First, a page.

According to a new scientific study, one of our solar system’s nearest cosmic neighbors, Alpha Centauri is home to a great number of mini-Earth’s, while it lacks the existence of Giant planets.
“The universe has shown us that the most common types of planets are small ones, and our study reveals that they are most likely to orbit Alpha Centauri A and B,” said Debra Fischer, professor of the University of Yale and expert in exoplanets.
Professor Fisher has been searching for Earth-like planets for decades.
The Alfa Centauri system has three stars: Centauri A, Centauri B, and Proxima Centauri. Last year’s discovery of an Earth-like planet that orbits the Proxima Centauri star triggered a new wave of scientific and general interest about this system.
Because Alpha Centauri is relatively close to Earth, about 4.37 light years away (41.3 billion kilometers), it is “our first stop outside the solar system,” Fischer said. “It is virtually certain that there are small, rocky planets around Alpha Centauri A and B”.
The findings are based on data from a new wave of more advanced spectrographic instruments installed in Chile: Chiron, a spectrograph built by Fischer’s team; Harps, built by a team from Geneva; and Uves, as part of the Very Large Telescope Array (VLT) project.
The first author of the research and Yale graduate, Lily Zhao, determined that Alpha Centauri A most likely has planets orbiting it that are smaller than 50 Earth masses. She determined the Alpha Centauri B most likely has planets smaller than 8 Earth masses, while Proxima Centauri has planets smaller than half Earth mass.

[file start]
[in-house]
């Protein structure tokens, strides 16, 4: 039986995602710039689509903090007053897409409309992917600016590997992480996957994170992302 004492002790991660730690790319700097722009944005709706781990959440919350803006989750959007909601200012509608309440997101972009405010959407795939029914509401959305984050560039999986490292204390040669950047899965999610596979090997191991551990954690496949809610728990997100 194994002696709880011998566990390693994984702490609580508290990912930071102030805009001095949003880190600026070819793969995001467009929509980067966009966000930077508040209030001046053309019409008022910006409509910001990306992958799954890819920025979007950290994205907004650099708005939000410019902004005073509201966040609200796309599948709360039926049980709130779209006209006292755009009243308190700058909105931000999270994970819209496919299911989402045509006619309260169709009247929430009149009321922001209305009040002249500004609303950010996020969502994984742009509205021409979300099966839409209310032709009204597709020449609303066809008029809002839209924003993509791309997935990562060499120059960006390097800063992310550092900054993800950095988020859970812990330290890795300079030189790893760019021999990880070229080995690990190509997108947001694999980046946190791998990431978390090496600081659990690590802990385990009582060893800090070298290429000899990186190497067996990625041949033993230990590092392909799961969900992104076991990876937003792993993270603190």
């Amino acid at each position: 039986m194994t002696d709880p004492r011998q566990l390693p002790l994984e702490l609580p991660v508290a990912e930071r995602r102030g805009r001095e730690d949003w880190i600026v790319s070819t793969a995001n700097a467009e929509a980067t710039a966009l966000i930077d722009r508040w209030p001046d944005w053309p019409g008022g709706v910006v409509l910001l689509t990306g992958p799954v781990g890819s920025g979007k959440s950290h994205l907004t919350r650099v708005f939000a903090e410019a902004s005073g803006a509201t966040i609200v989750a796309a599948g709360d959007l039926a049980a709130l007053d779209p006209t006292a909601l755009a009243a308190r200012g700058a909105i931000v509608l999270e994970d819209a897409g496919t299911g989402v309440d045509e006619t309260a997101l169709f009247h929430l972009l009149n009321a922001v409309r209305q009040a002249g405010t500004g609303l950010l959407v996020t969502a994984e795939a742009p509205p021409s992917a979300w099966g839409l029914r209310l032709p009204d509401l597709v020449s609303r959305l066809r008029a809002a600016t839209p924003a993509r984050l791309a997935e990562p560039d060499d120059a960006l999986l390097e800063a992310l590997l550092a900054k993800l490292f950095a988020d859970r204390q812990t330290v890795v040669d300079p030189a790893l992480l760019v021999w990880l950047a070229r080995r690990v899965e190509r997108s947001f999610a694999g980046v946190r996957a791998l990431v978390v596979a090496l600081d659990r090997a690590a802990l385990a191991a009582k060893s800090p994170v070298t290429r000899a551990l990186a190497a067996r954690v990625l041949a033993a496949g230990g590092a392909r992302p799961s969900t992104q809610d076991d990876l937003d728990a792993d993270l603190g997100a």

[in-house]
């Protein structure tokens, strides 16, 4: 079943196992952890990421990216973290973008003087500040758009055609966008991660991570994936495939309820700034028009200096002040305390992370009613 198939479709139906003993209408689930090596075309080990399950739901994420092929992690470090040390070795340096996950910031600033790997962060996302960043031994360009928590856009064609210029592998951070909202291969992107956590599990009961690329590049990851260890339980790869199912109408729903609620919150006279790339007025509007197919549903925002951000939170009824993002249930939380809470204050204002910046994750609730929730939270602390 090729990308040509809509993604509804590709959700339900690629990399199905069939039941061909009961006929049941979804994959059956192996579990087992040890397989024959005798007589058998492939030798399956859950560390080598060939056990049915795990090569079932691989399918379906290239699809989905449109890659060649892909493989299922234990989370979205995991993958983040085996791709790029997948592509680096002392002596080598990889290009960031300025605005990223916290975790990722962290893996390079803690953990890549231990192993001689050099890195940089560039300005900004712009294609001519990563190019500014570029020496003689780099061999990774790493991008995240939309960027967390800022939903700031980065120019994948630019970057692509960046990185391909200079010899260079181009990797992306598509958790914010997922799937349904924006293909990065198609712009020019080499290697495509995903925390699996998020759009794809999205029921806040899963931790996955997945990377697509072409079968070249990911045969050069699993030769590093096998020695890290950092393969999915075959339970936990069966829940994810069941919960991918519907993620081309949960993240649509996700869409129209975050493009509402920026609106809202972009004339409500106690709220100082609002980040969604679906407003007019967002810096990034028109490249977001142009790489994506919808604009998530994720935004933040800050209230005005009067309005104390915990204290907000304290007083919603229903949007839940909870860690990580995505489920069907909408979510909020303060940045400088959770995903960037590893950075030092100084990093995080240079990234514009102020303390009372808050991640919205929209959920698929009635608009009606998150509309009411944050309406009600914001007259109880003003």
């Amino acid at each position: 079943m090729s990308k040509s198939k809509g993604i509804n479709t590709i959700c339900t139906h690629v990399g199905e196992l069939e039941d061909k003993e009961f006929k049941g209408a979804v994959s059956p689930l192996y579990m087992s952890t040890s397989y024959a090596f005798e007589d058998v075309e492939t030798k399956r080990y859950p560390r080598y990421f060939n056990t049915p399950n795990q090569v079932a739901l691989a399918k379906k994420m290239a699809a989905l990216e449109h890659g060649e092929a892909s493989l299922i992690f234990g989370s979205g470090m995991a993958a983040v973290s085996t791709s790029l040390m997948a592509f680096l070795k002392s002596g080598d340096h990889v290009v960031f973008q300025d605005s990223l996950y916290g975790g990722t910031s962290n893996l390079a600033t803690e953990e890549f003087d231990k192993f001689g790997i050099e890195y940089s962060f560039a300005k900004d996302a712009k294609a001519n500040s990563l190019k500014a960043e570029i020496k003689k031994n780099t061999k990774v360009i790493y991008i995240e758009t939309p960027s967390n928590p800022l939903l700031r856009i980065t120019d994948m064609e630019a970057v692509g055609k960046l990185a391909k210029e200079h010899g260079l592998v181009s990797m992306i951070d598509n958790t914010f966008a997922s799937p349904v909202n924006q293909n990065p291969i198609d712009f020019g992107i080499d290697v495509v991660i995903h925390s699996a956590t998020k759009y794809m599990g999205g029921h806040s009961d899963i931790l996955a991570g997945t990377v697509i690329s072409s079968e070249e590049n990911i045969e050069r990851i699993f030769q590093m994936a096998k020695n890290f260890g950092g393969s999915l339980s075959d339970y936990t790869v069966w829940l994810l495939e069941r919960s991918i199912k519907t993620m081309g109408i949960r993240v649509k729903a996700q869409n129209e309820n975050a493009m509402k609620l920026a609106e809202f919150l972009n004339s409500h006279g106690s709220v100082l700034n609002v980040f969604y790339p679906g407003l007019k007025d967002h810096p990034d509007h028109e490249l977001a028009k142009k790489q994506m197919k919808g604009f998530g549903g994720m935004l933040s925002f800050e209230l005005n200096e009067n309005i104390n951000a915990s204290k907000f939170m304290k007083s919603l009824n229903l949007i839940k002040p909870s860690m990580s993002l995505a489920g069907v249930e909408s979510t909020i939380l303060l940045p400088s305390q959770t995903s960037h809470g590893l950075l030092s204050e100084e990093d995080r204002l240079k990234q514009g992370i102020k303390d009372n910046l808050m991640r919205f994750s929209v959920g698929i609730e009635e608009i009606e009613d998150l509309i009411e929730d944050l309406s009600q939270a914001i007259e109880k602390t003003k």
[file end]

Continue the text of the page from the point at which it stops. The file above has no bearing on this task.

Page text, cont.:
In addition, the study eliminated the existence of a number of larger planets, which, Zhao said, removed the possibility of planets close to the size of Jupiter generating asteroids that hit or change the orbits of small planets similar to Earth.
“This is a very green study in that it recycles existing data to draw new conclusions,’ said first author Lily Zhao. By using the data in a different way, we are able to rule out large planets that could endanger small, habitable worlds and narrow down the search area for future investigations.”
Featured image: The two bright stars are (left) Alpha Centauri and (right) Beta Centauri. The faint red star in the center of the red circle is Proxima Centauri.